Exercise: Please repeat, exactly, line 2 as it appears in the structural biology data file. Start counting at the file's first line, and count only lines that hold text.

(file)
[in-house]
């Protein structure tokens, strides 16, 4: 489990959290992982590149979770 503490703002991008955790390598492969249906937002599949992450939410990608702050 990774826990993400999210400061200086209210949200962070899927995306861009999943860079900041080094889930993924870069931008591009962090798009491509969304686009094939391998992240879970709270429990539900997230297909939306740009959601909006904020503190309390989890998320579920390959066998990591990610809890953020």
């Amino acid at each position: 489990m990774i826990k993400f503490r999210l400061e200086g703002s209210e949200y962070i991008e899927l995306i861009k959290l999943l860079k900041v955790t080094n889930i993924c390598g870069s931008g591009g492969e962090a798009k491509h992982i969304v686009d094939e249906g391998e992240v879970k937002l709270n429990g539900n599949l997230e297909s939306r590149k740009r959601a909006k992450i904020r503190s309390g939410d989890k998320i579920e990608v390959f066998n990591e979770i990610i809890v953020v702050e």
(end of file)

């Protein structure tokens, strides 16, 4: 489990959290992982590149979770 503490703002991008955790390598492969249906937002599949992450939410990608702050 990774826990993400999210400061200086209210949200962070899927995306861009999943860079900041080094889930993924870069931008591009962090798009491509969304686009094939391998992240879970709270429990539900997230297909939306740009959601909006904020503190309390989890998320579920390959066998990591990610809890953020």